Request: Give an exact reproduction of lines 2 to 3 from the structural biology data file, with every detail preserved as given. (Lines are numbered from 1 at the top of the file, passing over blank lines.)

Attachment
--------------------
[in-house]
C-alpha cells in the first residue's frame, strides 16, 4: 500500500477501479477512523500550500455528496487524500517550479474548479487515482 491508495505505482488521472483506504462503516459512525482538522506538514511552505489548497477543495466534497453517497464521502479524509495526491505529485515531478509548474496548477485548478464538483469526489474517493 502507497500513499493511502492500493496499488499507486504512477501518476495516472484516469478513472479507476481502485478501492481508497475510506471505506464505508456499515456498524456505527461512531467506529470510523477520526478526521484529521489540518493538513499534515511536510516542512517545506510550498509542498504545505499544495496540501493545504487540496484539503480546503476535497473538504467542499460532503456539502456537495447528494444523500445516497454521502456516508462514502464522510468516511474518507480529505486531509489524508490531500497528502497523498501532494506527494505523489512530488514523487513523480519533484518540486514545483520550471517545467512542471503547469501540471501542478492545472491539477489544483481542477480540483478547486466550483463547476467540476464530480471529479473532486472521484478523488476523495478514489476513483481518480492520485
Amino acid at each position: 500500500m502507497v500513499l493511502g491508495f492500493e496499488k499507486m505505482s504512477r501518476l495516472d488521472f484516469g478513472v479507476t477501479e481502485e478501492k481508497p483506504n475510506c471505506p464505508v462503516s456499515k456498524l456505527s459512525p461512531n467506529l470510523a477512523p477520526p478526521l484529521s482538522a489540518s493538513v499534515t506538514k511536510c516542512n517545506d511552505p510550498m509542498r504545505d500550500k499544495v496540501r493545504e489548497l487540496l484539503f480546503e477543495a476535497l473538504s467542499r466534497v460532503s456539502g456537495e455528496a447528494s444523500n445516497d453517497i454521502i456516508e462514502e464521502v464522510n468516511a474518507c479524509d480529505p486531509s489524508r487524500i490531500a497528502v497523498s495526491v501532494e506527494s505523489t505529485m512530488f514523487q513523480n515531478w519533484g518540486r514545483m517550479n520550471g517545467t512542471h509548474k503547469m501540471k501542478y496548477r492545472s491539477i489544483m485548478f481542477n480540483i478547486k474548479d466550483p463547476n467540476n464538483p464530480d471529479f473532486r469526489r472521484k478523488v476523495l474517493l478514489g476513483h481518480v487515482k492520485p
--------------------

C-alpha cells in the first residue's frame, strides 16, 4: 500500500477501479477512523500550500455528496487524500517550479474548479487515482 491508495505505482488521472483506504462503516459512525482538522506538514511552505489548497477543495466534497453517497464521502479524509495526491505529485515531478509548474496548477485548478464538483469526489474517493 502507497500513499493511502492500493496499488499507486504512477501518476495516472484516469478513472479507476481502485478501492481508497475510506471505506464505508456499515456498524456505527461512531467506529470510523477520526478526521484529521489540518493538513499534515511536510516542512517545506510550498509542498504545505499544495496540501493545504487540496484539503480546503476535497473538504467542499460532503456539502456537495447528494444523500445516497454521502456516508462514502464522510468516511474518507480529505486531509489524508490531500497528502497523498501532494506527494505523489512530488514523487513523480519533484518540486514545483520550471517545467512542471503547469501540471501542478492545472491539477489544483481542477480540483478547486466550483463547476467540476464530480471529479473532486472521484478523488476523495478514489476513483481518480492520485
Amino acid at each position: 500500500m502507497v500513499l493511502g491508495f492500493e496499488k499507486m505505482s504512477r501518476l495516472d488521472f484516469g478513472v479507476t477501479e481502485e478501492k481508497p483506504n475510506c471505506p464505508v462503516s456499515k456498524l456505527s459512525p461512531n467506529l470510523a477512523p477520526p478526521l484529521s482538522a489540518s493538513v499534515t506538514k511536510c516542512n517545506d511552505p510550498m509542498r504545505d500550500k499544495v496540501r493545504e489548497l487540496l484539503f480546503e477543495a476535497l473538504s467542499r466534497v460532503s456539502g456537495e455528496a447528494s444523500n445516497d453517497i454521502i456516508e462514502e464521502v464522510n468516511a474518507c479524509d480529505p486531509s489524508r487524500i490531500a497528502v497523498s495526491v501532494e506527494s505523489t505529485m512530488f514523487q513523480n515531478w519533484g518540486r514545483m517550479n520550471g517545467t512542471h509548474k503547469m501540471k501542478y496548477r492545472s491539477i489544483m485548478f481542477n480540483i478547486k474548479d466550483p463547476n467540476n464538483p464530480d471529479f473532486r469526489r472521484k478523488v476523495l474517493l478514489g476513483h481518480v487515482k492520485p